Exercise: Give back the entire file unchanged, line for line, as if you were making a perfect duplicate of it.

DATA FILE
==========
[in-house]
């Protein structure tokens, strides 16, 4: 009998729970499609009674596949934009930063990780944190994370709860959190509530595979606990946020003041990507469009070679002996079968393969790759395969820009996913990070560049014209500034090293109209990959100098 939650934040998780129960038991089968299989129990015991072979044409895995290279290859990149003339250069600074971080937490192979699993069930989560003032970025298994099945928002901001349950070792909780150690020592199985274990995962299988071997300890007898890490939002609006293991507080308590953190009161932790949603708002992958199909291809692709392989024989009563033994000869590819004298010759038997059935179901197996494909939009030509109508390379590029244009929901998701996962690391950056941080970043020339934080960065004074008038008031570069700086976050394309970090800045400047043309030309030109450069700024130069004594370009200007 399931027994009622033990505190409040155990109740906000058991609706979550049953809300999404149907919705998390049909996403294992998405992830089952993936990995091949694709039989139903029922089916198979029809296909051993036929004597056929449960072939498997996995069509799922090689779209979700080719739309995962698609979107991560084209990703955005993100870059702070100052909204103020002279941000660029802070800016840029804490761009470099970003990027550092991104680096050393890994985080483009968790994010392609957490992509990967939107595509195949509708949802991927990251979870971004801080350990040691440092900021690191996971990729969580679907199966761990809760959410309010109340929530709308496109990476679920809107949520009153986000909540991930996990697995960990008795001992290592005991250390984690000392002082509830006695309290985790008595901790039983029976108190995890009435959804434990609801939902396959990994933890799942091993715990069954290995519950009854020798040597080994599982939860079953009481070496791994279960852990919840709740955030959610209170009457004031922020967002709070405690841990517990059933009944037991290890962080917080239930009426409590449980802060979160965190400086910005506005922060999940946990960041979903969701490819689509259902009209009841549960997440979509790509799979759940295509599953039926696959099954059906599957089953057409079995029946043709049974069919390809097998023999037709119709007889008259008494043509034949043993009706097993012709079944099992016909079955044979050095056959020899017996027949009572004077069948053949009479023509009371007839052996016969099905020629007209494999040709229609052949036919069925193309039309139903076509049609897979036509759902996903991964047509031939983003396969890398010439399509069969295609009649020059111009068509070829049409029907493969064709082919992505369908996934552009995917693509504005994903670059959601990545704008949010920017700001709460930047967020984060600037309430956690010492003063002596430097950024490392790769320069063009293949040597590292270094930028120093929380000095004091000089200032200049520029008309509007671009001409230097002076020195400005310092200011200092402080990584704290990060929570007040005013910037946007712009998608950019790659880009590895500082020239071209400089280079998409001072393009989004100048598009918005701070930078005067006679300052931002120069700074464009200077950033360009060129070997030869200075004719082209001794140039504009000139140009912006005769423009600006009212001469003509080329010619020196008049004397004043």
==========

[in-house]
């Protein structure tokens, strides 16, 4: 009998729970499609009674596949934009930063990780944190994370709860959190509530595979606990946020003041990507469009070679002996079968393969790759395969820009996913990070560049014209500034090293109209990959100098 939650934040998780129960038991089968299989129990015991072979044409895995290279290859990149003339250069600074971080937490192979699993069930989560003032970025298994099945928002901001349950070792909780150690020592199985274990995962299988071997300890007898890490939002609006293991507080308590953190009161932790949603708002992958199909291809692709392989024989009563033994000869590819004298010759038997059935179901197996494909939009030509109508390379590029244009929901998701996962690391950056941080970043020339934080960065004074008038008031570069700086976050394309970090800045400047043309030309030109450069700024130069004594370009200007 399931027994009622033990505190409040155990109740906000058991609706979550049953809300999404149907919705998390049909996403294992998405992830089952993936990995091949694709039989139903029922089916198979029809296909051993036929004597056929449960072939498997996995069509799922090689779209979700080719739309995962698609979107991560084209990703955005993100870059702070100052909204103020002279941000660029802070800016840029804490761009470099970003990027550092991104680096050393890994985080483009968790994010392609957490992509990967939107595509195949509708949802991927990251979870971004801080350990040691440092900021690191996971990729969580679907199966761990809760959410309010109340929530709308496109990476679920809107949520009153986000909540991930996990697995960990008795001992290592005991250390984690000392002082509830006695309290985790008595901790039983029976108190995890009435959804434990609801939902396959990994933890799942091993715990069954290995519950009854020798040597080994599982939860079953009481070496791994279960852990919840709740955030959610209170009457004031922020967002709070405690841990517990059933009944037991290890962080917080239930009426409590449980802060979160965190400086910005506005922060999940946990960041979903969701490819689509259902009209009841549960997440979509790509799979759940295509599953039926696959099954059906599957089953057409079995029946043709049974069919390809097998023999037709119709007889008259008494043509034949043993009706097993012709079944099992016909079955044979050095056959020899017996027949009572004077069948053949009479023509009371007839052996016969099905020629007209494999040709229609052949036919069925193309039309139903076509049609897979036509759902996903991964047509031939983003396969890398010439399509069969295609009649020059111009068509070829049409029907493969064709082919992505369908996934552009995917693509504005994903670059959601990545704008949010920017700001709460930047967020984060600037309430956690010492003063002596430097950024490392790769320069063009293949040597590292270094930028120093929380000095004091000089200032200049520029008309509007671009001409230097002076020195400005310092200011200092402080990584704290990060929570007040005013910037946007712009998608950019790659880009590895500082020239071209400089280079998409001072393009989004100048598009918005701070930078005067006679300052931002120069700074464009200077950033360009060129070997030869200075004719082209001794140039504009000139140009912006005769423009600006009212001469003509080329010619020196008049004397004043």